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Story theory

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Story theory

  1. 1. Story Theory A Middle Range Theory Donna H Brown UNC Greensboro April 20, 2010
  2. 2. What theory should be… <ul><li>“ Enthusiastic discourse that that fits the description…a place where people work at the very edges of their abilities, constantly pushing each other’s thinking into new territory, giving names to things that have gone unnamed, dreaming of better ways, describing common ground and finding ways to realize shared dreams” </li></ul><ul><li>Belenky, Clinchy, Goldberg, & Tarule (1996). </li></ul>
  3. 3. Background <ul><li>First published 1999 as “attentively embracing story;&quot; simplified to story theory </li></ul><ul><li>Mary Jane Smith, PhD, RN: Professor and Associate Dean, Graduate Academic Affairs, West Virginia University School of Nursing </li></ul><ul><li>Patricia R. Liehr, PhD, RN: Professor and Associate Dean for Nursing Scholarship, Florida Atlantic University </li></ul>
  4. 4. What is Story Theory? <ul><li>Ontology: “story is an inner human resource for making meaning” (Reed, 1999). </li></ul><ul><li>Epistemology: “middle range theory bonds research and practice in a method of knowledge development” (Reed, 1999). </li></ul><ul><li>Smith and Liehr share the belief that story-telling has healing potential; this theory development was driven by the desire to bind practice and research in nursing </li></ul>
  5. 5. Purpose <ul><li>Stories as a part of human experience </li></ul><ul><li>Stories bind people and time </li></ul><ul><li>Stories as expressions of who we are, where we have been and where we are going </li></ul><ul><li>Story theory = context for nurse-person health promoting process </li></ul><ul><li>Structure to guide nursing in practice and research by collecting stories about health situations that are important to the person </li></ul>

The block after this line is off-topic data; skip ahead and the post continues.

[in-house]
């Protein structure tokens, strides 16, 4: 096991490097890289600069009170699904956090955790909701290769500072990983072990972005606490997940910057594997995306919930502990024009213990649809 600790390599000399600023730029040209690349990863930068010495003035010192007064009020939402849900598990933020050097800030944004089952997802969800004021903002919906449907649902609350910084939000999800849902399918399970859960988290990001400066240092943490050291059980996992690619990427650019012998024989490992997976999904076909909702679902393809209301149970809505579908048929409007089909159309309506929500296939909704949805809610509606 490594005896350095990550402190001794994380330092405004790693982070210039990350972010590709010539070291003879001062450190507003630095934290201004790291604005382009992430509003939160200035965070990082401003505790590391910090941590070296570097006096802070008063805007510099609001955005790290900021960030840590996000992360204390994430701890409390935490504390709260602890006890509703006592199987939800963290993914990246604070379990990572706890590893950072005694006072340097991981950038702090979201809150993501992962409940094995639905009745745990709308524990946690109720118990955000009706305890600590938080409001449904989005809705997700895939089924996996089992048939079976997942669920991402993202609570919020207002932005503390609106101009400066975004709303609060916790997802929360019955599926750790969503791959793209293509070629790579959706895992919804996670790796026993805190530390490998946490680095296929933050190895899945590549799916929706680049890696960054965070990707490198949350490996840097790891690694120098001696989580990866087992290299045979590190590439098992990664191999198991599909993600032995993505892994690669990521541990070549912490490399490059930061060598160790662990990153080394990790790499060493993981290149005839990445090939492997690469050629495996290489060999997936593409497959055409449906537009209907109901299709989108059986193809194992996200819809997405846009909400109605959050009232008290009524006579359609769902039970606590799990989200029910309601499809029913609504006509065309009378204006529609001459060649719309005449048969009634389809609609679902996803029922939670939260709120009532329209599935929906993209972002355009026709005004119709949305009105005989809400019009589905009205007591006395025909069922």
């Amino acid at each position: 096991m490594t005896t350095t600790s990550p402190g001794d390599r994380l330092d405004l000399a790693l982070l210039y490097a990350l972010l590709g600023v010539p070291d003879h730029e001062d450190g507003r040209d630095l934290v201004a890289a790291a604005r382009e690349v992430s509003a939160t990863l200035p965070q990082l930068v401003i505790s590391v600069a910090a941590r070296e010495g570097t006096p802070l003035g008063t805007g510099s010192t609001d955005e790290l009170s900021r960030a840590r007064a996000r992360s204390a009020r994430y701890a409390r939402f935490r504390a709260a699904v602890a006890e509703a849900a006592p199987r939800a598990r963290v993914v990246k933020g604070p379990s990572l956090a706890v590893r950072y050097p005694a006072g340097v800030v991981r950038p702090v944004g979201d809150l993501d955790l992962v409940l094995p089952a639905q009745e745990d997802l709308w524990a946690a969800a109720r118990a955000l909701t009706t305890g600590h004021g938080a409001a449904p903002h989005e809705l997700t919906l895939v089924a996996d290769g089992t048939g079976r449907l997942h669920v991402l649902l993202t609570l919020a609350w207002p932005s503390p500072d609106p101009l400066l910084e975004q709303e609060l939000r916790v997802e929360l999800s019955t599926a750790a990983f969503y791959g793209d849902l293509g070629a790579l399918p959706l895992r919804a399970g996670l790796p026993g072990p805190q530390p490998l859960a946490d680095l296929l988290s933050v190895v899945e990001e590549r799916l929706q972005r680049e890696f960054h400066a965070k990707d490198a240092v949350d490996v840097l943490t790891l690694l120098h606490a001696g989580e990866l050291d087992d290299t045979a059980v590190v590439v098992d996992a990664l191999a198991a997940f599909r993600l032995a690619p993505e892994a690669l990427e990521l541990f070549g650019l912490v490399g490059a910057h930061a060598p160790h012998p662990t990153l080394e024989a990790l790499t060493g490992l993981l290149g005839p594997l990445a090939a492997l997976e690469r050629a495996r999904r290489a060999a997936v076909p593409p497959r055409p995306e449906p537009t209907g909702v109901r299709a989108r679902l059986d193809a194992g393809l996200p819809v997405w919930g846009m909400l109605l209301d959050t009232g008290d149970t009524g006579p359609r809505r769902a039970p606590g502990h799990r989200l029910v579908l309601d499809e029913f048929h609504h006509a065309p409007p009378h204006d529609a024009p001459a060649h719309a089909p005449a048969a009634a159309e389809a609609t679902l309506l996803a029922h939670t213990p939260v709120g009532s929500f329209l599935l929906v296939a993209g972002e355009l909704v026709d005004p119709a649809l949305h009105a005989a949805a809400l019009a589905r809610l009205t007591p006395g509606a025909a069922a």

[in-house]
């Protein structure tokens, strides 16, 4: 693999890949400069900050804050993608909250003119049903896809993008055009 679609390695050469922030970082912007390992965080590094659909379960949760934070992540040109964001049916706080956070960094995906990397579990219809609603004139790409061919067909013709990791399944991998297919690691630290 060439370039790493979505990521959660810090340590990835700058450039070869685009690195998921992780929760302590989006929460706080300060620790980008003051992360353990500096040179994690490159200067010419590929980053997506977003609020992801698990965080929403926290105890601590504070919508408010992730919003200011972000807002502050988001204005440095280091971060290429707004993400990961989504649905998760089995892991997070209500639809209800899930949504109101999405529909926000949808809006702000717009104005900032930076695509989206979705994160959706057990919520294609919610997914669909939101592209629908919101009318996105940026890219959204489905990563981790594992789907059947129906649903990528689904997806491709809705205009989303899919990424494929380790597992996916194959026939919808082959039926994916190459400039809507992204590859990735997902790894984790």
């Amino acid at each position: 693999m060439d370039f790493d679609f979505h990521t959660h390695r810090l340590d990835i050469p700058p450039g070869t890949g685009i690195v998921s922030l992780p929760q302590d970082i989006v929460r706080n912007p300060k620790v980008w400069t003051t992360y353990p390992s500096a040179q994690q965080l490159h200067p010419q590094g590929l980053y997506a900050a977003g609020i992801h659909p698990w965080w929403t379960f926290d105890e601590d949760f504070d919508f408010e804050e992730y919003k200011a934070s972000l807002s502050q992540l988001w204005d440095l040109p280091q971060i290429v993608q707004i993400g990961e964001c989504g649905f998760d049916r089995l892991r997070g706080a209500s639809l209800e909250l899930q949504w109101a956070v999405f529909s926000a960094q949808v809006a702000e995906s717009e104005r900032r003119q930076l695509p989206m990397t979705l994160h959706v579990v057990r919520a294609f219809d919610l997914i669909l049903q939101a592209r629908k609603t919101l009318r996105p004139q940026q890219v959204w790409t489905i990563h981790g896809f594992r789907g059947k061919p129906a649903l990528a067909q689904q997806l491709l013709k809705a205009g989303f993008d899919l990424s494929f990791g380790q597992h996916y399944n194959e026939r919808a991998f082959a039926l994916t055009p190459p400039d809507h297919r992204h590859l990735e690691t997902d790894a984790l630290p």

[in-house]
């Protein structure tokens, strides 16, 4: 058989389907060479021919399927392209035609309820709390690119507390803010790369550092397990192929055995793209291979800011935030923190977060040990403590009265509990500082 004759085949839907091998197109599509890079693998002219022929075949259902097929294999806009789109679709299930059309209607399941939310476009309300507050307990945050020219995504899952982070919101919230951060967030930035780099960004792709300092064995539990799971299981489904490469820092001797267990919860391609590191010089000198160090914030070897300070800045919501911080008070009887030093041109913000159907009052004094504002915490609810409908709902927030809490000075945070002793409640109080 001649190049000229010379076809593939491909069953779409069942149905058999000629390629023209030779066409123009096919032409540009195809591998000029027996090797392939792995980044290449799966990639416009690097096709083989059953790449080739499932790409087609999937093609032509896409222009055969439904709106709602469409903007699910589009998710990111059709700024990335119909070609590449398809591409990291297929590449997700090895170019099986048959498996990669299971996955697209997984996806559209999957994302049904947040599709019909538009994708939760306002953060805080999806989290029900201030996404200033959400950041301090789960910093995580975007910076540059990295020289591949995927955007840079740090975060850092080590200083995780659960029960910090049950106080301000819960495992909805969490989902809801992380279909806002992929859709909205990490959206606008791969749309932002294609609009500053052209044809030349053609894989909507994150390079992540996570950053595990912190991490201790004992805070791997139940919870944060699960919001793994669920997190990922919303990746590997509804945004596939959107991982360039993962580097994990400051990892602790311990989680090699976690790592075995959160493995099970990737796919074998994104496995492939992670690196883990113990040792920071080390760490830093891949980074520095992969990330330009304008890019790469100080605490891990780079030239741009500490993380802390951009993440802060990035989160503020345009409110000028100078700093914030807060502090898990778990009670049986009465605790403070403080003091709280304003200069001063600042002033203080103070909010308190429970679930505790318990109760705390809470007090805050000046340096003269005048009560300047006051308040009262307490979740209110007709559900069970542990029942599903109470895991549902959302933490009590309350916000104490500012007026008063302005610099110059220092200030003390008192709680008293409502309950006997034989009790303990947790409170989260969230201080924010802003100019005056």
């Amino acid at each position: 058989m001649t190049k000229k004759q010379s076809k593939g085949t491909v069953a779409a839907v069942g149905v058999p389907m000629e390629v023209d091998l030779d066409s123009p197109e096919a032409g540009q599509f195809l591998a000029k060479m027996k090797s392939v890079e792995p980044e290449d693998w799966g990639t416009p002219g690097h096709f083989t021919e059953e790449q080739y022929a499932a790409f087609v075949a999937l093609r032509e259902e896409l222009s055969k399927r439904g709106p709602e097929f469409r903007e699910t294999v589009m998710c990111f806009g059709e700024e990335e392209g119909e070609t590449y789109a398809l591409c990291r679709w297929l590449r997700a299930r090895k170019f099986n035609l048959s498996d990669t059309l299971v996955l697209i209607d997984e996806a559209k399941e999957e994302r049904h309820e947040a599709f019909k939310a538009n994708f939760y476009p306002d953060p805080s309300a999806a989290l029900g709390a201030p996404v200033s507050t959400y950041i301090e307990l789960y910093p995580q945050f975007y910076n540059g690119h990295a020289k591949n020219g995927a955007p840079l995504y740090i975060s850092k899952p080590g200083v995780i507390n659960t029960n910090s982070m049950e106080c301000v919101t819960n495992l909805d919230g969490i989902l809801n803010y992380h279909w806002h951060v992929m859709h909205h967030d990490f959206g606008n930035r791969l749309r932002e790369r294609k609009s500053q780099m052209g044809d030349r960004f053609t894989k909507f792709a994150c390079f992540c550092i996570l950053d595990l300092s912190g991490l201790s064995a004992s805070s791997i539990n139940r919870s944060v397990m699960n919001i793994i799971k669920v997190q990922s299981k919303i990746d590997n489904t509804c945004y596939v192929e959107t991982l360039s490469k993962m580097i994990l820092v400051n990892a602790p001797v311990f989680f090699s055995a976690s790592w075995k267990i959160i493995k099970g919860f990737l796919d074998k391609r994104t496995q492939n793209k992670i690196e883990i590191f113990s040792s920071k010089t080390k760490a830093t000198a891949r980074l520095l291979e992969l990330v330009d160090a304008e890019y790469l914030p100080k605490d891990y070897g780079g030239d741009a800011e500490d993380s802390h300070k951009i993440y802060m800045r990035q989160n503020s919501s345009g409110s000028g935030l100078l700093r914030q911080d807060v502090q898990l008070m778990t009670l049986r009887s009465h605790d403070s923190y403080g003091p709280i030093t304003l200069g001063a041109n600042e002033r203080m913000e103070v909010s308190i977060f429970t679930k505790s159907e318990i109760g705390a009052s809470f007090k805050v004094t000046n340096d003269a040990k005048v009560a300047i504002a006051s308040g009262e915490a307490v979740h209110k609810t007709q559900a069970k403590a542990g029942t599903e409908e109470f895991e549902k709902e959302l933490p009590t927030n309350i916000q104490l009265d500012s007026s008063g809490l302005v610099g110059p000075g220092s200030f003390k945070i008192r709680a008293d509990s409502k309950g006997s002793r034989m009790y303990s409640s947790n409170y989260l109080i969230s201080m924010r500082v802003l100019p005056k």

6. 6. Storytelling in the Literature <ul><li>Foundations from Parse, Rogers, Reed, Peplau, Watson, Newman, Benner, Chinn, Kramer </li></ul><ul><li>Understanding culture, meaning of events in the lives of individuals, understanding the impact of emotions, ways of healing and repair, sharing in artistic form, rediscovery </li></ul><ul><li>Growing phenomenon; qualitative research </li></ul>
  7. 7. Assumptions <ul><li>People change as they are interacting in relationship with their world; this change is found in connected dimensions that are in constant motion </li></ul><ul><li>People live in their expanded present; this state is due to the transformation of past and future events into the here and now experience </li></ul><ul><li>People experience meaning through the “creative unfolding of human potential.” </li></ul>
  8. 8. Theoretical Concepts <ul><li>Intentional dialogue </li></ul><ul><li>Connecting with self-in-relation </li></ul><ul><li>Creating ease </li></ul>
  9. 9. Theoretical Model Creating Ease NURSE PERSON Intentional Dialogue Complicating health challenge Developing story-plot Movement toward resolving Smith, M.J., & Liehr, P.R. (2008). Middle Range Theory for Nursing, 2 nd ed . New York: Springer
  10. 10. Research and Story Theory <ul><li>Adolescents living with obesity and pregnancy </li></ul><ul><li>Increasing sensitivity to Appalachian culture in APNs </li></ul><ul><li>BP changes when adding story-centered care to diet and exercise regimen of patients with stage 1 HTN </li></ul><ul><li>Energy resources for caregivers in oncology </li></ul><ul><li>Drinking and driving </li></ul>
  11. 11. Using Story Theory in Nursing Practice <ul><li>Setting aside life burdens </li></ul><ul><li>Expressing disagreement through behavioral messages </li></ul><ul><li>Theory for mutual timing </li></ul><ul><li>Understanding the meaning of voice </li></ul><ul><li>Health care decision making from gathering stories </li></ul>
  12. 12. 7 Phases of Inquiry <ul><li>Gather the story about a health challenge </li></ul><ul><li>Compose restructured story </li></ul><ul><li>Connect challenge and current literature </li></ul><ul><li>Refine name of health challenge </li></ul><ul><li>Describe developing story plot </li></ul><ul><li>Identify energy/motion directed to resolving </li></ul><ul><li>Collect additional stories about this challenge </li></ul>
  13. 13. Possible Uses for My Research <ul><li>Narrow the age group to children OR adolescents (Story path has been used and worked well with adolescent groups) </li></ul><ul><li>Introduce your story in the way you frame your topic in an introductory letter to participants </li></ul><ul><li>Calm, quiet environment and interviewer </li></ul><ul><li>Familiarize with additional articles on story theory to gain more insight with adolescent groups </li></ul>

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